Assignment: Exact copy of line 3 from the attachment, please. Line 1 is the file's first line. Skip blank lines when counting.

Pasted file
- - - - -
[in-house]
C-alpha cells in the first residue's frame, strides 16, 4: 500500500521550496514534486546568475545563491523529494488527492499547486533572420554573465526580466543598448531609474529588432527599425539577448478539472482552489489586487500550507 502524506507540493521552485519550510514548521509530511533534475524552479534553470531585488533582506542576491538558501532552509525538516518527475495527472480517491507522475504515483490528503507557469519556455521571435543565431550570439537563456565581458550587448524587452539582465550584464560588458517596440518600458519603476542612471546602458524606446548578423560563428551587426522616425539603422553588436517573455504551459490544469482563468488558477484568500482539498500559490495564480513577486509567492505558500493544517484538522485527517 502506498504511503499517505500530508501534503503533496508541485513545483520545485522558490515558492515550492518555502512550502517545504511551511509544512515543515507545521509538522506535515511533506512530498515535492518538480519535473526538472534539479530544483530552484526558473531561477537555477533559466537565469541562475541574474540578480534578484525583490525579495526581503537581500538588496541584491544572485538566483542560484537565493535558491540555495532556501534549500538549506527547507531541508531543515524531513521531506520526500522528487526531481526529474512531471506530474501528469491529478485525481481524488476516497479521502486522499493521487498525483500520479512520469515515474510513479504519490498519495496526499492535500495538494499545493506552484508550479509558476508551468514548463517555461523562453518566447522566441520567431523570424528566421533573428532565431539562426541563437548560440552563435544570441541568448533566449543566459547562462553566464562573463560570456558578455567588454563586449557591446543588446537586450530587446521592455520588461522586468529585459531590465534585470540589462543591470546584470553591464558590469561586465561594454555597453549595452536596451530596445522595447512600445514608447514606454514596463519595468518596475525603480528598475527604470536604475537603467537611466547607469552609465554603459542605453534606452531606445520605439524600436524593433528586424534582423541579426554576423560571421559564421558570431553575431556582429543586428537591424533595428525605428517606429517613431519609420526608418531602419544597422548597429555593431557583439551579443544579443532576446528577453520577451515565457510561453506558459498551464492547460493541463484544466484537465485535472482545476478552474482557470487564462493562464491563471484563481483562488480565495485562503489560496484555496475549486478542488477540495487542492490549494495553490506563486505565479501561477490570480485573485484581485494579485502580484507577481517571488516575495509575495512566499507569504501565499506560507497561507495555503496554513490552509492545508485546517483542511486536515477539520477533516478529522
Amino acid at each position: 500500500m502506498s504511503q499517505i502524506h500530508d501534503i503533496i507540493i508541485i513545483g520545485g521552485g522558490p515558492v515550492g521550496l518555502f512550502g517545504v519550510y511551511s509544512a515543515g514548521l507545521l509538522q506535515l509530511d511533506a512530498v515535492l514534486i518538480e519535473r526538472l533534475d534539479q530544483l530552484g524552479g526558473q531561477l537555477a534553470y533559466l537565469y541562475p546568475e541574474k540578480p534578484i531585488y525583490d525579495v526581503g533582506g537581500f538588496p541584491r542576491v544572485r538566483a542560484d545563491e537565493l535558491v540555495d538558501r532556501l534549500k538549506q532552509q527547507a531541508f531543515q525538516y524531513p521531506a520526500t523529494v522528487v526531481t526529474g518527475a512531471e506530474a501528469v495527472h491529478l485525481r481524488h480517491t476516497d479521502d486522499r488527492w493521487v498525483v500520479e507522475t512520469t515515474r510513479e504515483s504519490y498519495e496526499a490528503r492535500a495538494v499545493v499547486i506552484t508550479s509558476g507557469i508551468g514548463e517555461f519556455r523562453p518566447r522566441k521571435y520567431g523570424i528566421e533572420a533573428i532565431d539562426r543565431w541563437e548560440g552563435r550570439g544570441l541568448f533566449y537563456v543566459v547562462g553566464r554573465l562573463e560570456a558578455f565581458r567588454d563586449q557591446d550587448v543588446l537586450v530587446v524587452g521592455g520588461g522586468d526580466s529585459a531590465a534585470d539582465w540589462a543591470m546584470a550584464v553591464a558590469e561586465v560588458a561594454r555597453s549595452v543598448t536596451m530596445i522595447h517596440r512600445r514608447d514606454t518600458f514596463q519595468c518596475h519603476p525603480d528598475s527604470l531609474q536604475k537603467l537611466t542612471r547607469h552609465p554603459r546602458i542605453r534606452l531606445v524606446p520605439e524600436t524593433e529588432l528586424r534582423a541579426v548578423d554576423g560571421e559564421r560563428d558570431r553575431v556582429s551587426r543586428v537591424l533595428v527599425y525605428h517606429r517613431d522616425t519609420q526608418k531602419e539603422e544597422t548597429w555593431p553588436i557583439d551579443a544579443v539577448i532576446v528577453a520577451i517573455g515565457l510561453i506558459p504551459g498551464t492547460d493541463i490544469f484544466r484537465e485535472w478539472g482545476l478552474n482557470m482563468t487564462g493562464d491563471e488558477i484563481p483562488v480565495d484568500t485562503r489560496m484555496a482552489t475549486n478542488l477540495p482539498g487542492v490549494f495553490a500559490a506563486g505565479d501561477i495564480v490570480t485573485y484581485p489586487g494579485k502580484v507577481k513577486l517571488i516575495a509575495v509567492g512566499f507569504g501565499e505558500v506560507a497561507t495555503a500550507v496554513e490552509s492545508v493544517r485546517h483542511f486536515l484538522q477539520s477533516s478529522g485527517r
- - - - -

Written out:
Amino acid at each position: 500500500m502506498s504511503q499517505i502524506h500530508d501534503i503533496i507540493i508541485i513545483g520545485g521552485g522558490p515558492v515550492g521550496l518555502f512550502g517545504v519550510y511551511s509544512a515543515g514548521l507545521l509538522q506535515l509530511d511533506a512530498v515535492l514534486i518538480e519535473r526538472l533534475d534539479q530544483l530552484g524552479g526558473q531561477l537555477a534553470y533559466l537565469y541562475p546568475e541574474k540578480p534578484i531585488y525583490d525579495v526581503g533582506g537581500f538588496p541584491r542576491v544572485r538566483a542560484d545563491e537565493l535558491v540555495d538558501r532556501l534549500k538549506q532552509q527547507a531541508f531543515q525538516y524531513p521531506a520526500t523529494v522528487v526531481t526529474g518527475a512531471e506530474a501528469v495527472h491529478l485525481r481524488h480517491t476516497d479521502d486522499r488527492w493521487v498525483v500520479e507522475t512520469t515515474r510513479e504515483s504519490y498519495e496526499a490528503r492535500a495538494v499545493v499547486i506552484t508550479s509558476g507557469i508551468g514548463e517555461f519556455r523562453p518566447r522566441k521571435y520567431g523570424i528566421e533572420a533573428i532565431d539562426r543565431w541563437e548560440g552563435r550570439g544570441l541568448f533566449y537563456v543566459v547562462g553566464r554573465l562573463e560570456a558578455f565581458r567588454d563586449q557591446d550587448v543588446l537586450v530587446v524587452g521592455g520588461g522586468d526580466s529585459a531590465a534585470d539582465w540589462a543591470m546584470a550584464v553591464a558590469e561586465v560588458a561594454r555597453s549595452v543598448t536596451m530596445i522595447h517596440r512600445r514608447d514606454t518600458f514596463q519595468c518596475h519603476p525603480d528598475s527604470l531609474q536604475k537603467l537611466t542612471r547607469h552609465p554603459r546602458i542605453r534606452l531606445v524606446p520605439e524600436t524593433e529588432l528586424r534582423a541579426v548578423d554576423g560571421e559564421r560563428d558570431r553575431v556582429s551587426r543586428v537591424l533595428v527599425y525605428h517606429r517613431d522616425t519609420q526608418k531602419e539603422e544597422t548597429w555593431p553588436i557583439d551579443a544579443v539577448i532576446v528577453a520577451i517573455g515565457l510561453i506558459p504551459g498551464t492547460d493541463i490544469f484544466r484537465e485535472w478539472g482545476l478552474n482557470m482563468t487564462g493562464d491563471e488558477i484563481p483562488v480565495d484568500t485562503r489560496m484555496a482552489t475549486n478542488l477540495p482539498g487542492v490549494f495553490a500559490a506563486g505565479d501561477i495564480v490570480t485573485y484581485p489586487g494579485k502580484v507577481k513577486l517571488i516575495a509575495v509567492g512566499f507569504g501565499e505558500v506560507a497561507t495555503a500550507v496554513e490552509s492545508v493544517r485546517h483542511f486536515l484538522q477539520s477533516s478529522g485527517r